Thursday, September 6, 2007

Best price discriminators around?

Apple loves to do price discrimination (ala Hal Varian’s advice in his book. They’ve been doing it for years, crippling low-end products to avoid stealing sales from the high end ones, setting prices that maximize yield per customer.

However, sometimes companies that try to squeeze their customers for every penny piss off their squeezed customers. Or, those that worry about cannibalizing themselves let competitors do it instead.

Posting late after class last night, I missed a couple of important points about the iPod Touch vs. iPhone price discrimination. Both have the same screen, form factor, virtual keyboard, operating system and roughly the same memory.

A point that I knew but didn't emphasize is that (although the iPhone is $200 cheaper and pissing off the innovators), Apple does not have a $399 8Gb iPhone. What they have is an iPhone which you can get for $399 down plus $1400 over 24 months (with voice and data plans thrown in). So the $299 8Gb iPod Touch is quite a bit cheaper than the "$399" Cingular-subsidized iPhone.

So thus Apple went ahead and really crippled the iPod Touch: the similarities are only skin deep. Yes, both can download music at Starbucks over WiFi. (So what?)

But the iPod Touch is not a phone because it has no microphone (unless Griffin or Belkin add one). It has no Bluetooth (which presumably could connect a Bluetooth headset), although hackers suspect it’s on the motherboard and can be enabled. Clearly many potential iPT buyers (not just me) want to find a way to add a mike or headset to their phone.

What I found particularly lame, however, was the plan to cripple the iPT software. OK, some think it’s idiotic to have a WiFi tablet without e-mail. It doesn’t bother me leave the e-mail out — I want a real keyboard and a real machine to do e-mail, not a portable device.

The one I can’t understand (or necessarily believe) is the statement that the iPT left out “Google maps”. What does this mean? Both machines have a web browser, so can’t you just go to like anyone else? If the experience is different, did Google cripple it? Did Apple remove something that enables AJAX-style Google applications? (The iPT does have WebKit, the underlying engine behind the Safari browser).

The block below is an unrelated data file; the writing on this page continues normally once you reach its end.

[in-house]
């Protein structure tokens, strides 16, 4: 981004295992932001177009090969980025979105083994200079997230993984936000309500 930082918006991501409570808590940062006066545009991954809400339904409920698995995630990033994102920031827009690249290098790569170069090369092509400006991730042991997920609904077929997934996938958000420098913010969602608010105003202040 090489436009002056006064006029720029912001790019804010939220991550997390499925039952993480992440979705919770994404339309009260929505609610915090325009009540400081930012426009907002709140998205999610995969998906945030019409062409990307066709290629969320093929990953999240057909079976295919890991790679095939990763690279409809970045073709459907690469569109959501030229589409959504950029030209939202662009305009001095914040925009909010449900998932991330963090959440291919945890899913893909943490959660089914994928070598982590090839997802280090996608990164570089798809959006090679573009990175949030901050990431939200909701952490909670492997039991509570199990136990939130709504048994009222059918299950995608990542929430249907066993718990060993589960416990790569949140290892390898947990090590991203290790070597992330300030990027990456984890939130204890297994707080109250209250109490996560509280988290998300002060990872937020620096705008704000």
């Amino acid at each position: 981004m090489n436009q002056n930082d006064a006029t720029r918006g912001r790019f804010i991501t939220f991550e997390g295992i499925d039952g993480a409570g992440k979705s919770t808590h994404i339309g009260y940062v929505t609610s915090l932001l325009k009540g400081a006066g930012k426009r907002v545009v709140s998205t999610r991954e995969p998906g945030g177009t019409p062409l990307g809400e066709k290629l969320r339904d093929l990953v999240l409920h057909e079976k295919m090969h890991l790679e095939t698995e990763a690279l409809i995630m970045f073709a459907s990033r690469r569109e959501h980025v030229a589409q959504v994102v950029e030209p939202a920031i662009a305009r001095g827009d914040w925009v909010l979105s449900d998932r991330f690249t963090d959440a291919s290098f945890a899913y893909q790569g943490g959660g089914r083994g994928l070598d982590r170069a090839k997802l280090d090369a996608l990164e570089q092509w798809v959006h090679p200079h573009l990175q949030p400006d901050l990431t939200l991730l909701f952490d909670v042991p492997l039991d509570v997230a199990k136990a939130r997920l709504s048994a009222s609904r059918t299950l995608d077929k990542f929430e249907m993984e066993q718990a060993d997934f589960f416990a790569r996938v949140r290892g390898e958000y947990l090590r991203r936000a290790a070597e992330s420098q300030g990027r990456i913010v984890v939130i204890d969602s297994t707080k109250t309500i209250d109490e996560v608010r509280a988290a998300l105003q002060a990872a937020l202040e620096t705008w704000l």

Maybe the application difference will be minor, either because Apple includes the apps or 3rd parties find a way to provide a work around.

Still, given the crippling of the iPod Touch, I think Apple’s made a big mistake for the Christmas sales season. The two products together could have provided a blowout, but now the uncertainty and confusion about the iPT threaten to limit it to people who want a video iPod with a large screen that has an undersized disk drive (and doesn’t play SciFi channel shows).

Other firms are not so clever in their price discrimination, and thus will take sales that Apple doesn’t want to make. The Nokia N800 isn’t intentionally crippled: Nokia made the best possible Internet tablet (but without a GSM radio), and so people who notice the iPT limitations will give it a second look. The Intel Moblin devices that the Taiwanese will ship in 2008 will also be designed to be the best possible product, rather than to protect an existing high-end product.

Once upon a time Apple wanted to win markets. Now they seem to be hung up on controlling their ecosystem, maximizing customer yield, or protecting their lock-in with the iPod and iTunes store — rather than aggressively fighting for new customers and to vanquish rivals. In other words, they’ve gotten too clever by half.

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1 comment:

Joel West said...

According to Belkin tech support, their TuneTalk stereo microphone (part # F8Z082) is compatible with the iPod Touch. At $70, it's an expensive (and ungainly) way to add a microphone to the iPT, but only time will tell whether Skype (etc.) users will use this as the best way to make VoIP phone calls with the iPT.